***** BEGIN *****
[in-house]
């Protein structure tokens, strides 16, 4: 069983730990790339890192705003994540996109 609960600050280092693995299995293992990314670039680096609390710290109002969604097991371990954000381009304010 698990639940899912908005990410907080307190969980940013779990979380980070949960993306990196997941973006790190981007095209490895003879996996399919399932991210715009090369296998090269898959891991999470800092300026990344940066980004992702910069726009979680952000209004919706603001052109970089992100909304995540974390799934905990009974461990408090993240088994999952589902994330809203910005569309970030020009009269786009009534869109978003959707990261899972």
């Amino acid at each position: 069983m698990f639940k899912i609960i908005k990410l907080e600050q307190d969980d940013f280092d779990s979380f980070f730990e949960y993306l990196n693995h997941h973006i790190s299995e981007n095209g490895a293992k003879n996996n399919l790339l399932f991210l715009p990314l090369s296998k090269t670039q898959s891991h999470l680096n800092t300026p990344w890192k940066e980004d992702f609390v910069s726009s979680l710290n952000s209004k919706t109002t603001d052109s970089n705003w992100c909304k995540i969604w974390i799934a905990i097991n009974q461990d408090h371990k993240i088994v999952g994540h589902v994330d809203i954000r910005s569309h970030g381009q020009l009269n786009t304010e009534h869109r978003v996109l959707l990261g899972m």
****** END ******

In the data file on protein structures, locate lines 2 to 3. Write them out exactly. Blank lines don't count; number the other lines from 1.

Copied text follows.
């Protein structure tokens, strides 16, 4: 069983730990790339890192705003994540996109 609960600050280092693995299995293992990314670039680096609390710290109002969604097991371990954000381009304010 698990639940899912908005990410907080307190969980940013779990979380980070949960993306990196997941973006790190981007095209490895003879996996399919399932991210715009090369296998090269898959891991999470800092300026990344940066980004992702910069726009979680952000209004919706603001052109970089992100909304995540974390799934905990009974461990408090993240088994999952589902994330809203910005569309970030020009009269786009009534869109978003959707990261899972």
């Amino acid at each position: 069983m698990f639940k899912i609960i908005k990410l907080e600050q307190d969980d940013f280092d779990s979380f980070f730990e949960y993306l990196n693995h997941h973006i790190s299995e981007n095209g490895a293992k003879n996996n399919l790339l399932f991210l715009p990314l090369s296998k090269t670039q898959s891991h999470l680096n800092t300026p990344w890192k940066e980004d992702f609390v910069s726009s979680l710290n952000s209004k919706t109002t603001d052109s970089n705003w992100c909304k995540i969604w974390i799934a905990i097991n009974q461990d408090h371990k993240i088994v999952g994540h589902v994330d809203i954000r910005s569309h970030g381009q020009l009269n786009t304010e009534h869109r978003v996109l959707l990261g899972m």